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30 outdoor brand executives have signed a forceful letter demanding that Utah change its course.
Tuesday afternoon, dozens of outdoor industry leaders signed a letter to Utah Governor Gary Herbert, demanding that he back down on attempts to revoke the protected status of Bears Ears National Monument, and that he encourage legislators in the state to cease challenging the antiquities law.
The Outdoor Industry Association has endorsed the letter, and Executive Director Amy Roberts will meet with Herbert on Thursday.
“In the meeting, OIA and industry leaders will ask the governor to stop all efforts to rescind the Bears Ears National Monument through executive order, to stop efforts to gut the Antiquities Act and to support keeping our public lands public for all Americans to enjoy,” OIA said in a statement released along with a link to the letter.
In the letter, executives forcefully tell Herbert, in no uncertain terms, that they will push OIA and Outdoor Retailer to move the show as soon as the contract is up in 2018 if he does not immediately begin advocating for federal lands.
“Many of Utah’s state leaders have stated that ‘there is no all-out assault against Utah’s public lands.’ We wholeheartedly disagree,” the letter says. “While we appreciate your more recent public statements and willingness to engage in a discussion, we have watched the state’s political leadership spend years championing a set of policies that we interpret to be a state and national attack on the sanctity of public lands, public access and ownership of them, and how our nation manages and protects them.”
Outdoor industry companies will continue to “publicly and emphatically” push for a new venue if Herbert does not come around, the letter says. But support for public lands will not go unrewarded.
“If you are willing to stand up for our industry, and the public lands that are so critical for our success, then we will stand with you and advocate to keep the Outdoor Retailers Show in Utah, a state that we all love,” the letter says. “We believe strongly that our twice-yearly show should celebrate and reward states that are championing and implementing policies simpatico with the values and policies advocated by our industry.”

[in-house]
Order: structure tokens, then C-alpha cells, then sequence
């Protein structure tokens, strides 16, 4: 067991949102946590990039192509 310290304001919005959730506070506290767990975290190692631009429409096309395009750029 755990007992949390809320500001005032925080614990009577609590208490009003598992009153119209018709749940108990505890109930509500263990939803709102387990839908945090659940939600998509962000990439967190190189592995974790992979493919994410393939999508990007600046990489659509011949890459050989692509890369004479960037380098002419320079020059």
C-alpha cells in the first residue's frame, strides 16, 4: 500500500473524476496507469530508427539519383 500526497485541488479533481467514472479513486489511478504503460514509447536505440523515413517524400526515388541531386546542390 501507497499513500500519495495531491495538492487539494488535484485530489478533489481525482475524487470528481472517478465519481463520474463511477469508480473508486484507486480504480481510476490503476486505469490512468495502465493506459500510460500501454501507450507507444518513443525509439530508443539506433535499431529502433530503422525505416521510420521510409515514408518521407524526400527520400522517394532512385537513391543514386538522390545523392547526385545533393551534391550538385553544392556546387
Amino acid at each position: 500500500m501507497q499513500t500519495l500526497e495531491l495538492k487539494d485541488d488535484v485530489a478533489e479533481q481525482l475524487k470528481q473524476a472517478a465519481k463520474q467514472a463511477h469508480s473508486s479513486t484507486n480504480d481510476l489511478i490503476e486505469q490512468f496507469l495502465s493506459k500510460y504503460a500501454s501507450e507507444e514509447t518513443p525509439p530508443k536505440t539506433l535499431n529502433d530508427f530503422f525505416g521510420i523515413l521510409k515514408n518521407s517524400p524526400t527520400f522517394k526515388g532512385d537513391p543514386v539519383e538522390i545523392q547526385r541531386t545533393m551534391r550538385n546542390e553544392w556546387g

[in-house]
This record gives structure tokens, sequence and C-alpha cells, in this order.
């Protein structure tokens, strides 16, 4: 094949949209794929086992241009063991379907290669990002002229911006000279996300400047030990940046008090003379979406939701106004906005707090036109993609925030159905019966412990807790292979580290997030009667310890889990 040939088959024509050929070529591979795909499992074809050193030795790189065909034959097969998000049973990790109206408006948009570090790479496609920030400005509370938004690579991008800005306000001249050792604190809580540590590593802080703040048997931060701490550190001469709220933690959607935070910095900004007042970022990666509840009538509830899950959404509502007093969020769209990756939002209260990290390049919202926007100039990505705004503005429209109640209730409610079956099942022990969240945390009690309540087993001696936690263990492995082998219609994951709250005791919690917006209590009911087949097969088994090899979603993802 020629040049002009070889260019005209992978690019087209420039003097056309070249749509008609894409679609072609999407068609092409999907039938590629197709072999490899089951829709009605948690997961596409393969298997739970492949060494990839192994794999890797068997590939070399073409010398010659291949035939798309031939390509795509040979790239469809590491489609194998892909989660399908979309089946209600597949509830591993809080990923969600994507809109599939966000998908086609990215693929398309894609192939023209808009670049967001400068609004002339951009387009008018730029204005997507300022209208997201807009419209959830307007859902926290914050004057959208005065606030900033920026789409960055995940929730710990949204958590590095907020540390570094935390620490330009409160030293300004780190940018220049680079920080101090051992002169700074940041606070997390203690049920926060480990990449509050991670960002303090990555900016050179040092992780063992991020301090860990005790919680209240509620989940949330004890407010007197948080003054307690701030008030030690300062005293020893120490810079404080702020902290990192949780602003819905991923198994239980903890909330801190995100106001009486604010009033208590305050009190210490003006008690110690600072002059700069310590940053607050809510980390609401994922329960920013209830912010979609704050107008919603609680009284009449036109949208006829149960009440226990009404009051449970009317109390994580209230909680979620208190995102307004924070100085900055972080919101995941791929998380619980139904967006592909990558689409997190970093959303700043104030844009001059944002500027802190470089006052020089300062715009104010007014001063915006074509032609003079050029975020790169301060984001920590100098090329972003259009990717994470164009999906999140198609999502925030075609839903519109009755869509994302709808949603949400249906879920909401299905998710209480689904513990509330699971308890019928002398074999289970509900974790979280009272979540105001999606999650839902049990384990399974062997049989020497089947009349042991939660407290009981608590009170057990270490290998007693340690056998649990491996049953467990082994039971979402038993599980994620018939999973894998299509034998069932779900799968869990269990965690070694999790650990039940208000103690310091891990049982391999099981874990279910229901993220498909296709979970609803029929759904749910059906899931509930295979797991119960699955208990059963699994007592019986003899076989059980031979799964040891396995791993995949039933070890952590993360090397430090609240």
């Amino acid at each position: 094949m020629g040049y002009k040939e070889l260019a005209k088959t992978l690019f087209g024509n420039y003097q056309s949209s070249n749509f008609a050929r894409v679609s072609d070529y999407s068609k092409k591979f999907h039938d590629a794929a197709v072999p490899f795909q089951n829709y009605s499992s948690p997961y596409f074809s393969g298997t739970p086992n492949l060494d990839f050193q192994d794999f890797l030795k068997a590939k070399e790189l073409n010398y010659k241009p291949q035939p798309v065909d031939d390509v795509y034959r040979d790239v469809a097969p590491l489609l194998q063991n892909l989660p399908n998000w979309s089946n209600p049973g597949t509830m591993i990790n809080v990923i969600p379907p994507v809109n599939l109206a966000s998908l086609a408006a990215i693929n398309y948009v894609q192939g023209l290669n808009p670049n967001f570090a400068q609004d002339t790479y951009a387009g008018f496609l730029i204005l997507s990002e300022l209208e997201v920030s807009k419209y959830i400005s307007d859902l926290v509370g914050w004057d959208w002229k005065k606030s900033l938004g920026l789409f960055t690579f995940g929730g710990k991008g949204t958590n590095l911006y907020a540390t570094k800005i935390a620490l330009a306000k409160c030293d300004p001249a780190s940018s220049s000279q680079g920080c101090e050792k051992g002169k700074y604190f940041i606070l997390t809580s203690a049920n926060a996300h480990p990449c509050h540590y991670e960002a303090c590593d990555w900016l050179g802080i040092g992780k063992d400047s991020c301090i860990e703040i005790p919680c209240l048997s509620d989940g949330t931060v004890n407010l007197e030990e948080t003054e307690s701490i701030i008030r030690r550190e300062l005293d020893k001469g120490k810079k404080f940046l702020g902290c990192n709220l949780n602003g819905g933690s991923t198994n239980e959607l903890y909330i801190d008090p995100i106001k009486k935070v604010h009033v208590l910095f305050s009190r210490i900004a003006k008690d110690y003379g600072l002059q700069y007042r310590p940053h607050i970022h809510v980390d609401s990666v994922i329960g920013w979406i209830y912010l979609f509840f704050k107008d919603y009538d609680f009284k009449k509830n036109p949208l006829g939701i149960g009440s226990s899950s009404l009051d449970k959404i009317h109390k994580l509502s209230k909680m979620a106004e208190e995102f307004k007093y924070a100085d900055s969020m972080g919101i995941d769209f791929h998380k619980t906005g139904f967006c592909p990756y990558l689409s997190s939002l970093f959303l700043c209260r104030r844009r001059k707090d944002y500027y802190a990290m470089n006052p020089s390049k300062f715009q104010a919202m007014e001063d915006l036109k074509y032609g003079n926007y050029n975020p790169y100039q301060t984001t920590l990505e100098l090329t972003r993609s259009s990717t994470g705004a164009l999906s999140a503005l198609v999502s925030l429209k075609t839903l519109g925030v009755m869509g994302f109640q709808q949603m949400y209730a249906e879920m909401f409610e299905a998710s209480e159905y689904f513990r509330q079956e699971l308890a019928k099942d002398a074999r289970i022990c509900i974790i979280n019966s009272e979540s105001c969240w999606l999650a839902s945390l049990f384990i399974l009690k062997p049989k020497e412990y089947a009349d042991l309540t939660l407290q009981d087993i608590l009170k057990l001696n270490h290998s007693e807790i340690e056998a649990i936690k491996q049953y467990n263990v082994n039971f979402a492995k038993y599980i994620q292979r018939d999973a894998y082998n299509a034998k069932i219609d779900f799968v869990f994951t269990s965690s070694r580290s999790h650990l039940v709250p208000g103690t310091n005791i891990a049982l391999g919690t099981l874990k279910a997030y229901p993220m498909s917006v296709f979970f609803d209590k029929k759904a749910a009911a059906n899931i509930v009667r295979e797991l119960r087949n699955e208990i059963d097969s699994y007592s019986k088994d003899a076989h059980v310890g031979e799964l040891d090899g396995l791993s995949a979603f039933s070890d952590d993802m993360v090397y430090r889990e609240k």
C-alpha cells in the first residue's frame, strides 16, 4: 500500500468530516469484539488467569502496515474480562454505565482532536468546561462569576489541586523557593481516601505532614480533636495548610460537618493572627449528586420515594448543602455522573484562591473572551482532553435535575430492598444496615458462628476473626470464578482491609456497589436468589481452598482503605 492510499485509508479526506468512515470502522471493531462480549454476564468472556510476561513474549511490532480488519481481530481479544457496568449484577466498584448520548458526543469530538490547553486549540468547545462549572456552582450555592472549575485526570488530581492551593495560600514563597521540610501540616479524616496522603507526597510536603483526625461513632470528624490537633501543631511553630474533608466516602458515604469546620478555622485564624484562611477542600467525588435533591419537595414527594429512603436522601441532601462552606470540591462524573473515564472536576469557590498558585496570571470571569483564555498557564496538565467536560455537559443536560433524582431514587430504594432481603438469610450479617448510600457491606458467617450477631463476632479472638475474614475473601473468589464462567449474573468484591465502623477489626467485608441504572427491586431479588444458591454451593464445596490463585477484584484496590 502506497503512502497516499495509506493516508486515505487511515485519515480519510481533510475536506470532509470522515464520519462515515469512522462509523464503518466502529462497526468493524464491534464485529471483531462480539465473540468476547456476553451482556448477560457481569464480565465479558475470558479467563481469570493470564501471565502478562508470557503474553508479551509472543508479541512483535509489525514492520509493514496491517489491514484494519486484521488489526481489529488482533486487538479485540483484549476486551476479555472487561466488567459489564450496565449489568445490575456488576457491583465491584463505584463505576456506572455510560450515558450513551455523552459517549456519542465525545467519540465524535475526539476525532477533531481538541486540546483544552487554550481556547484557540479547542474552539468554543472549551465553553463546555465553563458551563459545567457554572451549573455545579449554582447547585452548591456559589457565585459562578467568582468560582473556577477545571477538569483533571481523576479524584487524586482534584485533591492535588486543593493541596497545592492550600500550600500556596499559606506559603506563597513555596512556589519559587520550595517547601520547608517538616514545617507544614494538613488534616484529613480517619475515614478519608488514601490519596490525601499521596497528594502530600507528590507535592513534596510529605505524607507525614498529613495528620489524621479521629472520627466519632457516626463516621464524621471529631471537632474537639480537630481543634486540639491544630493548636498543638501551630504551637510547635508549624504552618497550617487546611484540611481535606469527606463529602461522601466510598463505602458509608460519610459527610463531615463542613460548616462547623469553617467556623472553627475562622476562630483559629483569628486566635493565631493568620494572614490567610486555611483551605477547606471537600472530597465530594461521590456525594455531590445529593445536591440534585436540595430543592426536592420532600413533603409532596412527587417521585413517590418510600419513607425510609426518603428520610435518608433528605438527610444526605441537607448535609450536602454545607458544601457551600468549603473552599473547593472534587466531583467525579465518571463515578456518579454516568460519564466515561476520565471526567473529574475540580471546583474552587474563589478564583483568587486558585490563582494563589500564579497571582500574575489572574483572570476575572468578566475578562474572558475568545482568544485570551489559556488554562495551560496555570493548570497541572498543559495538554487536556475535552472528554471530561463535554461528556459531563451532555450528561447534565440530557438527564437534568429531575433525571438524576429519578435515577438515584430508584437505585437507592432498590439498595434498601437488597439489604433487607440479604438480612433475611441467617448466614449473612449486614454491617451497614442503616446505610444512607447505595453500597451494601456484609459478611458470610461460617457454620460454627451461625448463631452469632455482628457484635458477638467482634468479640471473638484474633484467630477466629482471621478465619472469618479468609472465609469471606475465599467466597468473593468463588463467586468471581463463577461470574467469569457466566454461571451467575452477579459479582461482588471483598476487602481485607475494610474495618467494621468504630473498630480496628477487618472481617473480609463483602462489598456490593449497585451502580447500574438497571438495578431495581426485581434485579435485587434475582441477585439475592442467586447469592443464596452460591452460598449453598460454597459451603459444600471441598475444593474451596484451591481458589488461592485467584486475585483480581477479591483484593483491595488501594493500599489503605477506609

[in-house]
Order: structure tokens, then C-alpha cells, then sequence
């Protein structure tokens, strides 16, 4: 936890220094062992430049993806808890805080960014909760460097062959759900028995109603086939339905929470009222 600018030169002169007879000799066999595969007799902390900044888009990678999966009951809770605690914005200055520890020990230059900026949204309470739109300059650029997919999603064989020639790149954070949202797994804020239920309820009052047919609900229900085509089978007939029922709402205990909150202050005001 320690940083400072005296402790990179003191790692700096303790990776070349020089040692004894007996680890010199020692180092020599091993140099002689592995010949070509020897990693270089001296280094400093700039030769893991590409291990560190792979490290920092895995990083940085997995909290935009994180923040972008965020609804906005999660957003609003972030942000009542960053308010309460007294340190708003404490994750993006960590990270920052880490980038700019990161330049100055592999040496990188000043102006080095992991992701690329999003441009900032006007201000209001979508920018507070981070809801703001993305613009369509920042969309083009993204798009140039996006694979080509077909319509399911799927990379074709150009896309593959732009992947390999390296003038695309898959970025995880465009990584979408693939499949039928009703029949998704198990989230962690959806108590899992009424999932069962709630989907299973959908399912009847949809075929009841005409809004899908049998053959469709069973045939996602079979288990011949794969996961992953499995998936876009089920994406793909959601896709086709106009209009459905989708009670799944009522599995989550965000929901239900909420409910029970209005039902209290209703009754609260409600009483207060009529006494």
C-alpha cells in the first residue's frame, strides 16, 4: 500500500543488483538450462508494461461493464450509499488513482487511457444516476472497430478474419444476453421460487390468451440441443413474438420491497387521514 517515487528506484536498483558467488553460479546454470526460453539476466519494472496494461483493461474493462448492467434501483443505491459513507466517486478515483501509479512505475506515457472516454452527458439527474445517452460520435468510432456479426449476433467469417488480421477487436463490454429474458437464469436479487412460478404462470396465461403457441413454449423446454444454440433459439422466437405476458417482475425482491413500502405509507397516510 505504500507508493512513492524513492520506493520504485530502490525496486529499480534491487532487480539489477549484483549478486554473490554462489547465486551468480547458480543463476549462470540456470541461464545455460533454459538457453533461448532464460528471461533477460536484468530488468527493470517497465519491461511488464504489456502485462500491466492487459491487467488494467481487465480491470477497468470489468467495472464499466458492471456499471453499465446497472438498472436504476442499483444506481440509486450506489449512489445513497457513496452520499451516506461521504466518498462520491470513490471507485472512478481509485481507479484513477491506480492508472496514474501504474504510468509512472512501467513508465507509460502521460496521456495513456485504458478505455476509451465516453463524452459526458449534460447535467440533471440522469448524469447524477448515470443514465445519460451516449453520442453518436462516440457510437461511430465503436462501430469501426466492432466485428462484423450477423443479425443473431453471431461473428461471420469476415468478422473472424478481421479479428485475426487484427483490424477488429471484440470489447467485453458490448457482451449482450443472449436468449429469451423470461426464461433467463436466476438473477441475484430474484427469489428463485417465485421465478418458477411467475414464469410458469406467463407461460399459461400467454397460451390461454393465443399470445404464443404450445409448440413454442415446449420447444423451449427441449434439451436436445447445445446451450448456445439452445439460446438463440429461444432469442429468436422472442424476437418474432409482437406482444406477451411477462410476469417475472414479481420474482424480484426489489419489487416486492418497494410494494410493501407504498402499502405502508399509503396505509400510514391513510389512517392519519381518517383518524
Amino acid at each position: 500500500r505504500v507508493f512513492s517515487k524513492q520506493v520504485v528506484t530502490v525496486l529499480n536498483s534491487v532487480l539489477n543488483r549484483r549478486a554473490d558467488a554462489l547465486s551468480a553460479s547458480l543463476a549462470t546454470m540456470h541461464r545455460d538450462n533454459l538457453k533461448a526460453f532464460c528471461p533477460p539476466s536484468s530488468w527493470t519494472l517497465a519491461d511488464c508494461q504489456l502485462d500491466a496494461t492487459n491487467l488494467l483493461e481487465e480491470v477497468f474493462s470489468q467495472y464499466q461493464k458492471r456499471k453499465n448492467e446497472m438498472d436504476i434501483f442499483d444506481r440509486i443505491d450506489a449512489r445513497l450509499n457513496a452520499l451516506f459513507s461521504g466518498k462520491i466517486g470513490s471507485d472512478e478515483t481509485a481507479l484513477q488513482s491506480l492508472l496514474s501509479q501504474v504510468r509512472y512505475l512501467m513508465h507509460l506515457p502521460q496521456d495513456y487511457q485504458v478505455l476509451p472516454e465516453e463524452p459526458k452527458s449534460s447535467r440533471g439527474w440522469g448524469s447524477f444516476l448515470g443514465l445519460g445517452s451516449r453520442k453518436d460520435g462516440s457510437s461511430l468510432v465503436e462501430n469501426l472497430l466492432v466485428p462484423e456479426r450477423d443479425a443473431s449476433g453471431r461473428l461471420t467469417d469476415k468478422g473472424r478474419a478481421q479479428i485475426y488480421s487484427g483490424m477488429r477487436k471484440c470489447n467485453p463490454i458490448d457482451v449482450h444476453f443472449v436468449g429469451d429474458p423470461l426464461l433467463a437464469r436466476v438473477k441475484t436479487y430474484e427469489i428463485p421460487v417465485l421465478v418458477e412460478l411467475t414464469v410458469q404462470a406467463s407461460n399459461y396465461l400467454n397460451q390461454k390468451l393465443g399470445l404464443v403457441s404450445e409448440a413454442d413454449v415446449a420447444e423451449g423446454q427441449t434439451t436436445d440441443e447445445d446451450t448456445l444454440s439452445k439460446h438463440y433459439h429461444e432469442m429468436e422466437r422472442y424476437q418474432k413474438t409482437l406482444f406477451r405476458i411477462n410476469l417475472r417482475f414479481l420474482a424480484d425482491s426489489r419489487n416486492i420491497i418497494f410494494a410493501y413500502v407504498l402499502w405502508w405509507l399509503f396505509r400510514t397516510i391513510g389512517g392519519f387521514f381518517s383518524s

The letter has been republished below in its entirety.
Dear Governor Herbert,
Last month, just after the Outdoor Retailer Winter Market show ended, our industry trade group, OIA, released a letter signed now by over 200 of our member companies. In unambiguous terms, the letter stated that America’s public lands are “a vitally important issue that affects the economic health of our industry, our local communities, and the lives of all Americans.” It went on to say that “It is an American right to roam in our public lands. The people of the United States, today and tomorrow, share equally in the ownership of these majestic places. This powerful idea transcends party lines and sets our country apart from the rest of the world. That is why we strongly oppose any proposal, current or future, that devalues or compromises the integrity of our national public lands. This includes your recently signed proclamation to dismantle Bears Ears National Monument.”
We are writing you and other members of Utah’s political leadership to reinforce this message of principles, layout the foundation of our perspective, and to invite and challenge you to come to the table to meaningfully discuss a public policy that provides for the protection and stewardship of America’s public lands.
As you know, Utah’s public lands form the underpinnings of the state’s great competitive advantage – an unmatched quality of life unique to much of America that has attracted the best and brightest companies and their employees to the state. For the same reasons, Utah now has one of the largest concentrations of outdoor recreation companies in the country as well as the twice a year Outdoor Retailer (OR) trade shows. The outdoor recreation industry has had meteoric growth in Utah over the past 20 years, becoming one of Utah’s largest economic sectors. Today, the outdoor industry in Utah generates nearly $12 billion in GNP activity with over 120,000 jobs. In addition, the twice annual OR show brings in over $40 million in direct spending to Utah which boosts the prosperity of many small businesses and the state’s tourism economy.